Then we have to somehow create the table. It works like this: we leave out the first letter, because the first letter cannot be a repetition of a previous letter. We are interested in prefix repetitions from the 2nd letter. At each position of the search pattern, we are interested in how many positions in the preceding letters correspond to the beginning of the word.

Let's look at the table for 'pineapple':

position Letter value
0 a -1 Special case: marks the beginning of the search pattern. This has to be compared with!
1 n 0 If the letter from the text does not match, we have to compare the letter found in the text with the search mister at position 0.
2 a 0 An 'a' can be found at position 0 in the search pattern, so the prefix 'a' is 1 + 0 characters long
If the letter found in the text does not match, the preceding 'a', which has no prefix in front of it, is found at position 0 of the search pattern.
3 n 1 The 'n' is at position 1 of the search pattern, so the prefix 'an' is 1 + 1 characters long
If the letter found in the text does not match, the preceding 'n', which has an 'a' in front of it, is at position 1 of the search pattern.
4 a 2 The 'a' is at position 2 of the search pattern, so the prefix 'ana' is 1 + 2 characters long
If the letter does not match, the preceding 'a', which has an 'an' in front of it, is found at position 2 of the search pattern.
5 s 0 The 's' can be found Not at position 3 of the search pattern, so 'anas' is not a prefix. If the letter does not match, there is no preceding 's' with an 'ana' in front of it. We have to recreate the search pattern.

implementation

char createPrefixTable (struct Pattern * pattern) {int patternPos; // Position in the patternint partLength; // Length of the match pattern-> Length = strlen (pattern-> Pattern); pattern-> Table = malloc ((1+ pattern-> Length) * sizeof (int)); if (pattern-> Table) {patternPos = 0; partLength = -1; pattern-> Table [0] = - 1; while (patternPos Length) {while (partLength> = 0 && pattern-> Pattern [partLength]! = pattern-> Pattern [patternPos]) partLength = pattern-> Table [partLength]; patternPos ++; partLength ++; pattern-> Table [patternPos] = partLength;} return TRUE;} return FALSE;}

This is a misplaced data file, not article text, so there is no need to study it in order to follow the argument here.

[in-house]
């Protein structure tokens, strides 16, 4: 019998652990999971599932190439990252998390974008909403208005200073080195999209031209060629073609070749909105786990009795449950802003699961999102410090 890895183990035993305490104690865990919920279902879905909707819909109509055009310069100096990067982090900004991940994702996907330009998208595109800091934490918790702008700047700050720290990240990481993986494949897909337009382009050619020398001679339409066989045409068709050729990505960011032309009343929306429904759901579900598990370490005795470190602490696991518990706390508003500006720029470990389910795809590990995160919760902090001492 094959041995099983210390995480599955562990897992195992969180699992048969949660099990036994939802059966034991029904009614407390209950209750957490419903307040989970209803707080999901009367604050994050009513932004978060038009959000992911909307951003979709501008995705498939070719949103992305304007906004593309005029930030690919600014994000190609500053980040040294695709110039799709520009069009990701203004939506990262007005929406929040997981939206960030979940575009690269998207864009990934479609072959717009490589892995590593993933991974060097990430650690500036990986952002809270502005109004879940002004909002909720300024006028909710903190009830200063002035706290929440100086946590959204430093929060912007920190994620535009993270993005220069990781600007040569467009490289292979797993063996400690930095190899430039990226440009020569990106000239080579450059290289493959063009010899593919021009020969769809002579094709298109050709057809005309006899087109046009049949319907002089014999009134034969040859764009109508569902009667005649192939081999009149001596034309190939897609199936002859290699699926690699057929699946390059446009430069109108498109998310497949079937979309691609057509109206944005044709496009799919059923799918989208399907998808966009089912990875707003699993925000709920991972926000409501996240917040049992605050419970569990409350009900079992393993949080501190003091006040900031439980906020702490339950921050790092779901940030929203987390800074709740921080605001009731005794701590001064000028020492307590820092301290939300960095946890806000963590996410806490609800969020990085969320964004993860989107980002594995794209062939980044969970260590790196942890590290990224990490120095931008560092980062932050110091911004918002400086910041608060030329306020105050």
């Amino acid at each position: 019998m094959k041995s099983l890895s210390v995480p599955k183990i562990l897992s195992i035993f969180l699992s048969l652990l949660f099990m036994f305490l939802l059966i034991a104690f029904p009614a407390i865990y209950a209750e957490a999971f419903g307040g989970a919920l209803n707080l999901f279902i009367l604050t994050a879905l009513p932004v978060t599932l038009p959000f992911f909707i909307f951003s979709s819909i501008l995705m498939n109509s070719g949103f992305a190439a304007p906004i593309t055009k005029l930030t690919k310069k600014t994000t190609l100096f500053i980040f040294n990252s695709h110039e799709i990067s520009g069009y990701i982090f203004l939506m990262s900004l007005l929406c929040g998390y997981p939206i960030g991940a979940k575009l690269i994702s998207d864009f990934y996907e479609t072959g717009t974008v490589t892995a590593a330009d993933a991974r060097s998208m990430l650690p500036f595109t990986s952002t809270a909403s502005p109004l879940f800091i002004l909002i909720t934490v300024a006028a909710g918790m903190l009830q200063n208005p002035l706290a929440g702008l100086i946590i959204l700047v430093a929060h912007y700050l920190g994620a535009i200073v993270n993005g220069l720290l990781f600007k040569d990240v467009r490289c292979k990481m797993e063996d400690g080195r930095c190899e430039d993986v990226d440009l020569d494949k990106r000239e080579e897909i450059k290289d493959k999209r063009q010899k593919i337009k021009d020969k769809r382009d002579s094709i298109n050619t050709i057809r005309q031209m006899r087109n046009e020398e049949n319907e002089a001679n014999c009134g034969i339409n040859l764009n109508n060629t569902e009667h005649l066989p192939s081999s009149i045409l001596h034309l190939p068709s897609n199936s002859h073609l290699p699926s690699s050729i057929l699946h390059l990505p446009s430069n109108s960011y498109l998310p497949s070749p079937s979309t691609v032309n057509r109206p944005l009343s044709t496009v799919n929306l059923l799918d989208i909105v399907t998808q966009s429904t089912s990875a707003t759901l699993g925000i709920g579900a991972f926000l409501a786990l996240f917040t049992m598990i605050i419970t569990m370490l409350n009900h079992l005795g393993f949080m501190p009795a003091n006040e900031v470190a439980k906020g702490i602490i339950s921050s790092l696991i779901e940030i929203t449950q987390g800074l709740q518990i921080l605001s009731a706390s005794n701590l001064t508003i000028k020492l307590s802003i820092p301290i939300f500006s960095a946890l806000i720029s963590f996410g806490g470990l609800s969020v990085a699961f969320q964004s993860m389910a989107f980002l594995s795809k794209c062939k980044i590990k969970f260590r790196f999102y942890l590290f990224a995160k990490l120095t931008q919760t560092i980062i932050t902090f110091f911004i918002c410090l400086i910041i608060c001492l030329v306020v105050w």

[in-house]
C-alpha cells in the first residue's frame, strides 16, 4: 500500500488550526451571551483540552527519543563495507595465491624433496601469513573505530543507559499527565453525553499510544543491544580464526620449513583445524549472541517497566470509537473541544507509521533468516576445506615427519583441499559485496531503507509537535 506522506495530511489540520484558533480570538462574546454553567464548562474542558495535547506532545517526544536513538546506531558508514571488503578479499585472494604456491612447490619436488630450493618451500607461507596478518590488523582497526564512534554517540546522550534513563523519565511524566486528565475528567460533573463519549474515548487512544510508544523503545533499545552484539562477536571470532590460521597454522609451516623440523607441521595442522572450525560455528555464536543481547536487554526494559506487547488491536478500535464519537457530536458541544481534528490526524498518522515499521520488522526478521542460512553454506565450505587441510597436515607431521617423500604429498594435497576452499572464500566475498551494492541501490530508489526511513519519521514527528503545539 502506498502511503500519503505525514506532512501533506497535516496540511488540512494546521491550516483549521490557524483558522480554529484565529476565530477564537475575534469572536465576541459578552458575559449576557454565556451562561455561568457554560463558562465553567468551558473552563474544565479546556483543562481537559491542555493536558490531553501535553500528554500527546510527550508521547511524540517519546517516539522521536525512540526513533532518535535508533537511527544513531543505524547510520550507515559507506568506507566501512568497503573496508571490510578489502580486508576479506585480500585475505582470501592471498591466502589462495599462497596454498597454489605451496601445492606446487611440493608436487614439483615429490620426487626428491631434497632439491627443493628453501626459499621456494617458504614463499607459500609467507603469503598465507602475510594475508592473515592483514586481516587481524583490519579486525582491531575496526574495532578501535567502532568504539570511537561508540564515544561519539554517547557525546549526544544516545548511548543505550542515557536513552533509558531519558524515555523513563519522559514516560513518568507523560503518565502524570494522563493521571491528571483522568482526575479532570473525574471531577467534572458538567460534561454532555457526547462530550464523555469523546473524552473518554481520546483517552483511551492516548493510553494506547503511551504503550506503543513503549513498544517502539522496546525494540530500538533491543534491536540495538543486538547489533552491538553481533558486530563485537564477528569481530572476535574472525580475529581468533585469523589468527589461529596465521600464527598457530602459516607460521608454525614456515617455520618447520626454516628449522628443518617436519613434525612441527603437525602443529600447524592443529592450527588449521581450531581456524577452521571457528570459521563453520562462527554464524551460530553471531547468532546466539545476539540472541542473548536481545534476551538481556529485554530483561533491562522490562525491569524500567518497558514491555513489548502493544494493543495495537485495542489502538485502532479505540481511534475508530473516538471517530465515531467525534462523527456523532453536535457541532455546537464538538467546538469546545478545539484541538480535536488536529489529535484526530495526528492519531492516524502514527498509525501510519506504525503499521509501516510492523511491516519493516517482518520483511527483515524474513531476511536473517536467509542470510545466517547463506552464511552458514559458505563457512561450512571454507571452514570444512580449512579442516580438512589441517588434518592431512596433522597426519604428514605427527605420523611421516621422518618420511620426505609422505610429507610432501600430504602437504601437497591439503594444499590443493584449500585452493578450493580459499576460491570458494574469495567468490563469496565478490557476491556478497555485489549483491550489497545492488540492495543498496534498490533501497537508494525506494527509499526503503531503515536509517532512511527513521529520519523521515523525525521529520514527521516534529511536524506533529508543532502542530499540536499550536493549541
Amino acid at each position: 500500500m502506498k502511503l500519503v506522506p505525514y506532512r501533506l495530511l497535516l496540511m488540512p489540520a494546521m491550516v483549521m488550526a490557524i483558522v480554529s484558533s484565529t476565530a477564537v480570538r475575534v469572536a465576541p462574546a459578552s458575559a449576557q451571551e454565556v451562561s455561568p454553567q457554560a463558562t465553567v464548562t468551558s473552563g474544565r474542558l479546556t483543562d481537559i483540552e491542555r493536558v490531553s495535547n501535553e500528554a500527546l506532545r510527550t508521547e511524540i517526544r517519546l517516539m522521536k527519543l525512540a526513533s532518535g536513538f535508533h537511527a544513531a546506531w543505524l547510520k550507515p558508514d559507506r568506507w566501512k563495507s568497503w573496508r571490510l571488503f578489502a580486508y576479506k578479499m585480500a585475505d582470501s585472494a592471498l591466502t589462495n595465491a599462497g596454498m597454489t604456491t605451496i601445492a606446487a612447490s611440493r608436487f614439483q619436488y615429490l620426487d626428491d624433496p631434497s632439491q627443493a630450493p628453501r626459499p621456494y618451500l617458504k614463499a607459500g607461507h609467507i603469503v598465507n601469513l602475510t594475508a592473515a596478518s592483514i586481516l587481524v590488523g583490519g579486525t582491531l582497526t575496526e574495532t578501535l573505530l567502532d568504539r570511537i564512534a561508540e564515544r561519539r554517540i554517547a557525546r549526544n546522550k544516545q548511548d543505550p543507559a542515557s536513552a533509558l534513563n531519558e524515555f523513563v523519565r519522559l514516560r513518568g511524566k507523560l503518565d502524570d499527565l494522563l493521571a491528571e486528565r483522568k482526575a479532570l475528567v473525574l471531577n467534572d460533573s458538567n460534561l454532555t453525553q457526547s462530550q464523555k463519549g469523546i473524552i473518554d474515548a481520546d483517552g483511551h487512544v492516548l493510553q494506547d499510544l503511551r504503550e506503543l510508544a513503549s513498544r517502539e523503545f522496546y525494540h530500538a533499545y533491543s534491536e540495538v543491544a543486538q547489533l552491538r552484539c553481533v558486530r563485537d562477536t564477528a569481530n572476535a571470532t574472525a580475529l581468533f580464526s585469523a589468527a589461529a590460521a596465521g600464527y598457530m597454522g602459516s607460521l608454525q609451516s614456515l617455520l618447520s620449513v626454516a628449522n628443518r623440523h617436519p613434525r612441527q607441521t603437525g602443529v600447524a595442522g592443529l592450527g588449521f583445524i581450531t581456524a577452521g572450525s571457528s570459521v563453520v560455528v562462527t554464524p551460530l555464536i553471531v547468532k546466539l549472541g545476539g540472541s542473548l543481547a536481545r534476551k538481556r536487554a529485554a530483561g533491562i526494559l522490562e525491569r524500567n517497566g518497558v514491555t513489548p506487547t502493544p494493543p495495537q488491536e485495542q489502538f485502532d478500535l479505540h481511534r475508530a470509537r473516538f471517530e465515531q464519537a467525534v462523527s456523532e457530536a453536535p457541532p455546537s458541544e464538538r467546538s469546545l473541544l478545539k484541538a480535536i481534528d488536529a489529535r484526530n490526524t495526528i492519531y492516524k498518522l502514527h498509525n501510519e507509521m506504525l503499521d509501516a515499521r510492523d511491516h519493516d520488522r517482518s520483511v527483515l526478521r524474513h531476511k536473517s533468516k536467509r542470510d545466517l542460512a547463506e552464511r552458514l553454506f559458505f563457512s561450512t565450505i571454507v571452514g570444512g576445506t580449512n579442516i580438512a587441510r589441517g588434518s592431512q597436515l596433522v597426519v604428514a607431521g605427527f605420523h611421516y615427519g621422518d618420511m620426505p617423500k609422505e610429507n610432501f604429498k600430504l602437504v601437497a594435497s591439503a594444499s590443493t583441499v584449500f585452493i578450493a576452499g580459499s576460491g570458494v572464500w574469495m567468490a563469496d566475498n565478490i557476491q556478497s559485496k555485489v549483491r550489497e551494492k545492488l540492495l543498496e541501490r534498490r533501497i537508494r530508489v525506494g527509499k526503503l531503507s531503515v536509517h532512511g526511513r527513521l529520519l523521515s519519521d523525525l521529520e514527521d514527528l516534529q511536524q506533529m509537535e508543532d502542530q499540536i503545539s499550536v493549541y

Explanation

The search itself is now comparatively easy: You go through the text and compare as in the naive algorithm search. The larger the alphabet (i.e. the smaller the chance of encountering a prefix), the more likely the Knuth-Morris-Pratt algorithm will behave in a similar way to the naive search algorithm. However, if it breaks off in a part of the search pattern because the text and search pattern no longer match, then it can skip a prefix that has already been found.

When reading the source text, it is helpful to see how the normal case works. As in the naive algorithm, the rule is that the first letter does not match. In this case == 0, so it is compared with the 1st letter (index 0 in the search pattern). If it does not match, the value of the table at index of (i.e. still 0) is set. The value is the special case in the table: -1.

Then it is increased by 1, so that it is 0 again and then the next letter in the text is compared with the letter of the search pattern at index 0. That corresponds to the naive algorithm.

implementation

int find (charconst * text, unsignedint textLength, struct Pattern * pattern) {int textPos = 0; int patternPos = 0; while (textPos = 0 && text [textPos]! = pattern-> Pattern [patternPos]) patternPos = pattern-> Table [patternPos]; patternPos ++; textPos ++; if (patternPos == pattern-> Length) return textPos - pattern-> Length;} return-1;}